Expressway works as a rhythmic, lyrical cautionary tale. A call to undo harm. But, roads seem to be growing wider, interchanges multiplying. Especially here in North America where spaces are wide and the car is still king. That is, Queyras argues no reason not to strain to hear above the din of the traffic.

I am weary. I walk and walk and meanwhile the expressway hums . . .

What for weary? We all hum.

I am weary. I have so little hope.

Weary, maybe. But, no hope? For that there is never an appropriate time.

Sina Queyras lives in Montreal. Last fall I had the opportunity to hear her read from her latest work. This reflection/review was written in recognition of National Poetry Month in Canada and the US.

Expressway is published by Coach House Books.

Looking ahead to adventure, challenge, and healing

As I write this, it is mid-afternoon on Saturday, April 15, and it’s +3C with light snow. I am truly quite finished with this endless, last gasp of winter. In one month’s time I will be in Australia (where it will already be the 16th and, if all goes well, the “extreme walk” into the outback I have traveled to take part in will be well under way). I am excited and a little nervous about the challenge ahead, but above all I am looking forward to being “off the grid” for the better part of two weeks with plenty of time to process some of the internal baggage I’ve been carrying as I undertake this long and demanding journey into a landscape I never imagined I would have the opportunity to experience.

Some of my regular readers may know that two years ago, following a trip to South Africa, I nearly lost my life. I should have known better, but I was sorely ill-prepared for the effects of extended travel on planes and buses. I did everything wrong and failed to recognize the warning signs of impending danger. After surviving this critical event, I found myself afraid of risking extensive physical activity, even after receiving a clean bill of health on all counts. This is, I learned, a not uncommon, if misguided, response.

One of my first longer training sessions.
Better weather earlier this week. Did not last.

Naturally, I ended up hopelessly out of shape. In pushing myself into an enthusiastic training regime earlier this year, I soon found myself with an inflamed bursa and torn meniscus on my right knee. Cue the physiotherapist. My knee has responded very well—I am walking without pain for the first time in months and now, if only the weather would cooperate just a little, I will be as good to go as I am likely to be.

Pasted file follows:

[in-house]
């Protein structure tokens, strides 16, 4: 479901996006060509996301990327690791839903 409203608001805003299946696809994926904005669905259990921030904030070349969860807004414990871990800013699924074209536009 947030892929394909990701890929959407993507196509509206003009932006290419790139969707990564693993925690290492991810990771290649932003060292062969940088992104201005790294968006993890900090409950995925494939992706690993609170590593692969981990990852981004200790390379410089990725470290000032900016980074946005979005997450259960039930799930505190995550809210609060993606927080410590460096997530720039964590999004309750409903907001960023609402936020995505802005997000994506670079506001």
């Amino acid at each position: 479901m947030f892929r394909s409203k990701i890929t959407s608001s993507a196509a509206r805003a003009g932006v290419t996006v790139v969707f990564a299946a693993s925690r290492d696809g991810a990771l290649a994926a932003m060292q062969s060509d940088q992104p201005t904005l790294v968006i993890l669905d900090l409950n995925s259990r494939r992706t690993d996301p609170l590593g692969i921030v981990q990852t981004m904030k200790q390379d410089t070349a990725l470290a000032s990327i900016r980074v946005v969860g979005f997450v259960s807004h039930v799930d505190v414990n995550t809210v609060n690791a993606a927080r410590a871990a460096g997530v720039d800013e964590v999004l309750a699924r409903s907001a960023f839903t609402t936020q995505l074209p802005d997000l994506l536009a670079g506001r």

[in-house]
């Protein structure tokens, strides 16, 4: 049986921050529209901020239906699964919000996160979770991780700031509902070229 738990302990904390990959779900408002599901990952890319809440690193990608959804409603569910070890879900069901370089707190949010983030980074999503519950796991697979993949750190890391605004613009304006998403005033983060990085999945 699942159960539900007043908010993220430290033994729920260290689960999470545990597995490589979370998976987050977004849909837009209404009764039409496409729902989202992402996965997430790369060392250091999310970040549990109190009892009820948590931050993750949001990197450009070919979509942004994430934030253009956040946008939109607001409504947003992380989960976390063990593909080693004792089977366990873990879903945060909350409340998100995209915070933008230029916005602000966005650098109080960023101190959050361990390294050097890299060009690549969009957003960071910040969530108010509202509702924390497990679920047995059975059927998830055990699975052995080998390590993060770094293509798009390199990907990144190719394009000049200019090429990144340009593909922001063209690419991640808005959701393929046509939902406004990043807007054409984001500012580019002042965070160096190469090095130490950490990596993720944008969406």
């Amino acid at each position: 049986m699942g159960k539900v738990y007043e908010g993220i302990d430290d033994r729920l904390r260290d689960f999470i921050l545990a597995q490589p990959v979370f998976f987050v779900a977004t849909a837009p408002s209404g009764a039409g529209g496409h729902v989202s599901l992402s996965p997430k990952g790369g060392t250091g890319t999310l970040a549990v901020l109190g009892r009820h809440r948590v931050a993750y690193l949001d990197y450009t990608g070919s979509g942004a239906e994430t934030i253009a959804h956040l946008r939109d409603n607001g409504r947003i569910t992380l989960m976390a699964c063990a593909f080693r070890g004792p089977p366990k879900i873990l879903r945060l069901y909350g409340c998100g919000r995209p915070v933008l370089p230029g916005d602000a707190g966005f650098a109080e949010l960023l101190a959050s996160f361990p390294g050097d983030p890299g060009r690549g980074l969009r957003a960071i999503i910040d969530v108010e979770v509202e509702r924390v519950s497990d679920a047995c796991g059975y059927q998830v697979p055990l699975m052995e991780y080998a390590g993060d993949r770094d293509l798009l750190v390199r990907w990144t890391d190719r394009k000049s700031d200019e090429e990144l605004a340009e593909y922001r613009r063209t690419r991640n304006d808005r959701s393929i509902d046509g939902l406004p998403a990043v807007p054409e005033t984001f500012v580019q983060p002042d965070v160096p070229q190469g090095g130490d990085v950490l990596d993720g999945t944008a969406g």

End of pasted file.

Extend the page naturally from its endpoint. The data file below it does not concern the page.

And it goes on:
Which will hopefully be good enough.

This little venture is a mere 223 km/11 day hike over mountain ranges. What could possibly go wrong? (Don’t answer that!) If you are interested, I invite you to check out the site—the Larapinta Extreme Walk is a fundraising event created by fellow book blogger Tony Messenger (Messenger’s Booker) in support of a vital Aboriginal women’s initiative. Donations can be made if desired; every little bit helps.

Where I’m heading to. From: http://www.larapintaextremewalk.com.au/

As much as I am looking forward to this experience as an opportunity to reflect, grieve, journal and, with luck, open up the writer’s block that has dogged me these past few months, I am also very excited to have the opportunity for some serious bookish conversation along the way. And before I head home I will have a few days each in Melbourne and Sydney, where I already have tentative plans to catch up with other readers and literary-minded folk, as well as an online photography friend I have known for years but never met.

So wish me well as I continue to train, and as I get the reading, reviews, and writing I’m presently committed to completed in advance of my trip.

Looking back in anger: A personal reflection on World Bipolar Day

You might as well haul up
This wave’s green peak on wire
To prevent fall, or anchor the fluent air
In quartz, as crack your skull to keep
These two most perishable lovers from the touch
That will kindle angels’ envy, scorch and drop
Their fond hearts charred as any match.

Seek no stony camera-eye to fix
The passing dazzle of each face
In black and white, or put on ice
Mouth’s instant flare for future looks;
Stars shoot their petals, and suns run to seed,
However you may sweat to hold such darling wrecks
Hived like honey in your head.

—from Sylvia Plath, “Epitaph for Flower and Fire”

I have known mania, and the imagery in this poem sparks with an intensity that excites and disturbs. When I encounter the words of one of the many poets known (or thought) to share (or have shared) the same affliction, I often find an undercurrent that causes me to flinch for just a second. Not that it diminishes the beauty or power of their words in any way—it is rather an echo in the dark, a faint recognition flashing by.

Image copyright Joseph Schreiber, 2012